Although we had no illusions as to the amount of maintenance a boat like Sea Gem required, we were a bit unrealistic in our estimation of how much of the maintenance we'd be able to do ourselves (we thought we could do it all). A great example of this is how we (or rather, Eric) thought we would clean Sea Gem's bottom. On a smaller boat, perhaps it might make sense for us to attempt this ourselves, but on a 54-foot sailboat, it is much wiser to outsource this task to someone who owns a wetsuit and dive tanks.
Similarly, Eric and I also thought we'd be able to wax Sea Gem's hull. In fact, hull-waxing seemed like an ideal chore for the two of us to do together. I thoroughly enjoy the smell of wax (I spent a lot of time in ski lodges as a child) and Eric likes anything boat-related, so we were rather excited to get to work.
In theory, waxing a boat shouldn't take very long: you hop in a dinghy, paddle around the boat, wax on/wax off, and within an hour, your boat's hull is shiny and new. Well, what works in theory doesn't always translate to reality. As it turned out, both of us were unable to wax at the same time because one of us had to hold onto the boat to keep the dinghy we were standing in from floating away. Holding onto Sea Gem was my job, and while this may seem like a simple task, it wasn't. In addition to being physically exhausting, half of the time, there was simply nothing to grab onto except for the hull (a smooth, flat surface). And of course, with only one set of hands devoted to the task at hand, the wax on/wax off process was painstakingly slow. About an hour into our delightful adventure, we determined that, moving forward, it would be in our best interest to have someone else wax Sea Gem.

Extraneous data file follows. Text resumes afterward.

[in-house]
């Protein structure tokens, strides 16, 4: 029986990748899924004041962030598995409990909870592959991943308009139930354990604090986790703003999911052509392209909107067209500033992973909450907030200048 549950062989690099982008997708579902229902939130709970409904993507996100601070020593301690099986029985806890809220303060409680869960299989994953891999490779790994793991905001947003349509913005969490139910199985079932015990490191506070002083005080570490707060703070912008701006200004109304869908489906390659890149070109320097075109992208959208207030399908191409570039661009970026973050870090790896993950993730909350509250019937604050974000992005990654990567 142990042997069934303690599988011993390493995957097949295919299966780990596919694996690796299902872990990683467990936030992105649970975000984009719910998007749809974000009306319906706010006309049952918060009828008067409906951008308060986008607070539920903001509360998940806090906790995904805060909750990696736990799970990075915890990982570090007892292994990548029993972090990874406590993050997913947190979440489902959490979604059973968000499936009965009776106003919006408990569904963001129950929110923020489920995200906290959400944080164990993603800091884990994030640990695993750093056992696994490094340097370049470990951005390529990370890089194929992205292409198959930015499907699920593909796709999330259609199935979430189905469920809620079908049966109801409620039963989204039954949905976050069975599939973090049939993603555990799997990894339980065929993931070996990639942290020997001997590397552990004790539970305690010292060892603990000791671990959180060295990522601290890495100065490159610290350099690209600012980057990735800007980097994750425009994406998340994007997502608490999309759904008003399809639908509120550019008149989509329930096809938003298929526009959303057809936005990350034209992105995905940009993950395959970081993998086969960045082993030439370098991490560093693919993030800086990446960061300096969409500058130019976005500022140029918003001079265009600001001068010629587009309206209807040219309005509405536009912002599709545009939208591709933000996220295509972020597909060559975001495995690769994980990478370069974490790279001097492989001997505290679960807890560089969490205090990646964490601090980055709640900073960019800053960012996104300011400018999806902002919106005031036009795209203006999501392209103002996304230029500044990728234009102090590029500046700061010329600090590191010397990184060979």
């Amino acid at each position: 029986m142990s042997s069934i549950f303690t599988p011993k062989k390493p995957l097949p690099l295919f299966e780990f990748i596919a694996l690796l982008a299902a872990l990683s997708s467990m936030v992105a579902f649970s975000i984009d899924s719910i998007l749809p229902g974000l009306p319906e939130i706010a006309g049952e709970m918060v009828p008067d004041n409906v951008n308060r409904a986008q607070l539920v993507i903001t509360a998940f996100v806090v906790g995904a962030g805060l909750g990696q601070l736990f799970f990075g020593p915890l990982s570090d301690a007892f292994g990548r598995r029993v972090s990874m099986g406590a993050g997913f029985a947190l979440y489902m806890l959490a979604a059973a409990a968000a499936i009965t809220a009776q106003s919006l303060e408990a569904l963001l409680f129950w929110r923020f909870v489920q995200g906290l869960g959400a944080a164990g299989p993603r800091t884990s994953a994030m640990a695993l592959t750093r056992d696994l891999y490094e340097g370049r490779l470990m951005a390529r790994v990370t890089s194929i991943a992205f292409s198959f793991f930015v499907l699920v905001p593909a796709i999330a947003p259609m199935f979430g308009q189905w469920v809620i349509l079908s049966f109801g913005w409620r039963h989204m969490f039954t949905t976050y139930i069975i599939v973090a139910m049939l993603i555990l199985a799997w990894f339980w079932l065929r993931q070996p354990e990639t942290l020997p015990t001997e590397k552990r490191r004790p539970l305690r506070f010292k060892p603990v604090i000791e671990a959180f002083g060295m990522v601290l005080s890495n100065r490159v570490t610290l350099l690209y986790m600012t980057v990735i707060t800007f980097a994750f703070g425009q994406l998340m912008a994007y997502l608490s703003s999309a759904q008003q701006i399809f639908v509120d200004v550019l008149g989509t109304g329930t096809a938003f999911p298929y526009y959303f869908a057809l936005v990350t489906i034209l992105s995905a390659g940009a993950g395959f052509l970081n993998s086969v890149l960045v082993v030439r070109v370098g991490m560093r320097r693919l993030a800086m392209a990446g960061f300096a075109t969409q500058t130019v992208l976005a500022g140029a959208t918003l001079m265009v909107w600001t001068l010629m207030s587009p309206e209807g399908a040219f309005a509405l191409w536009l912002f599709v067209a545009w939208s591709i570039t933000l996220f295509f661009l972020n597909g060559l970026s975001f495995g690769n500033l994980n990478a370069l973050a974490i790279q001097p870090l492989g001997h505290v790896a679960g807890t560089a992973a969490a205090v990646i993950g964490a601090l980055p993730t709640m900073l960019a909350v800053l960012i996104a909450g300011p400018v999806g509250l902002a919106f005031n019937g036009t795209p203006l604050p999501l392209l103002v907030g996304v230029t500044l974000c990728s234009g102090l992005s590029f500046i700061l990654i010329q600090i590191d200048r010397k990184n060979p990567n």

Defeated, we called in the professionals. It took them two days to complete the job, and the results were spectacular:
Although we seem to be outsourcing more maintenance then we had originally planned, we're OK with it. Sea Gem is an aging beauty and deserves to be pampered.